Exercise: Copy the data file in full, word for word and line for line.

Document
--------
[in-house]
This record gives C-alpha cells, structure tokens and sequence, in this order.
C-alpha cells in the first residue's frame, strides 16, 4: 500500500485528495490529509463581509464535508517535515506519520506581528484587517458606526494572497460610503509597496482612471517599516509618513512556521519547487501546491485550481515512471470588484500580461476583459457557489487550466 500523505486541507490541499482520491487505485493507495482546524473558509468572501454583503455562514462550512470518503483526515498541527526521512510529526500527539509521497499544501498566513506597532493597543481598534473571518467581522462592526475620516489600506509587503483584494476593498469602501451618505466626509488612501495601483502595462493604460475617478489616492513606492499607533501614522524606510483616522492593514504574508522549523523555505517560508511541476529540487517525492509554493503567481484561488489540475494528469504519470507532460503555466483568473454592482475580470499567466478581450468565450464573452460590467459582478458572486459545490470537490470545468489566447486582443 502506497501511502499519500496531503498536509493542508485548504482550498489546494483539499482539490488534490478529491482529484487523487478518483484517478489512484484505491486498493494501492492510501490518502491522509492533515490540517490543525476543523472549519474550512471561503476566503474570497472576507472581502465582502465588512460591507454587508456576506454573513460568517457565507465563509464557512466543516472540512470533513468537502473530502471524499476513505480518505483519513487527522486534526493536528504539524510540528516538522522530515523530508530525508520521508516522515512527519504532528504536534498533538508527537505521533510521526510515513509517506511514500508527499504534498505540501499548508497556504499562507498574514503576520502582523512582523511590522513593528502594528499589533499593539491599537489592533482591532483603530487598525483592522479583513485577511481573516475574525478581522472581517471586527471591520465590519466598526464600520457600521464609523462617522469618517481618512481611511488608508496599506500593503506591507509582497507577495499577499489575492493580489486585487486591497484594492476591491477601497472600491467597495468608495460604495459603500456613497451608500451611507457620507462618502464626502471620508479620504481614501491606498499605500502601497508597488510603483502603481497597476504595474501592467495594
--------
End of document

[in-house]
This record gives C-alpha cells, structure tokens and sequence, in this order.
C-alpha cells in the first residue's frame, strides 16, 4: 500500500485528495490529509463581509464535508517535515506519520506581528484587517458606526494572497460610503509597496482612471517599516509618513512556521519547487501546491485550481515512471470588484500580461476583459457557489487550466 500523505486541507490541499482520491487505485493507495482546524473558509468572501454583503455562514462550512470518503483526515498541527526521512510529526500527539509521497499544501498566513506597532493597543481598534473571518467581522462592526475620516489600506509587503483584494476593498469602501451618505466626509488612501495601483502595462493604460475617478489616492513606492499607533501614522524606510483616522492593514504574508522549523523555505517560508511541476529540487517525492509554493503567481484561488489540475494528469504519470507532460503555466483568473454592482475580470499567466478581450468565450464573452460590467459582478458572486459545490470537490470545468489566447486582443 502506497501511502499519500496531503498536509493542508485548504482550498489546494483539499482539490488534490478529491482529484487523487478518483484517478489512484484505491486498493494501492492510501490518502491522509492533515490540517490543525476543523472549519474550512471561503476566503474570497472576507472581502465582502465588512460591507454587508456576506454573513460568517457565507465563509464557512466543516472540512470533513468537502473530502471524499476513505480518505483519513487527522486534526493536528504539524510540528516538522522530515523530508530525508520521508516522515512527519504532528504536534498533538508527537505521533510521526510515513509517506511514500508527499504534498505540501499548508497556504499562507498574514503576520502582523512582523511590522513593528502594528499589533499593539491599537489592533482591532483603530487598525483592522479583513485577511481573516475574525478581522472581517471586527471591520465590519466598526464600520457600521464609523462617522469618517481618512481611511488608508496599506500593503506591507509582497507577495499577499489575492493580489486585487486591497484594492476591491477601497472600491467597495468608495460604495459603500456613497451608500451611507457620507462618502464626502471620508479620504481614501491606498499605500502601497508597488510603483502603481497597476504595474501592467495594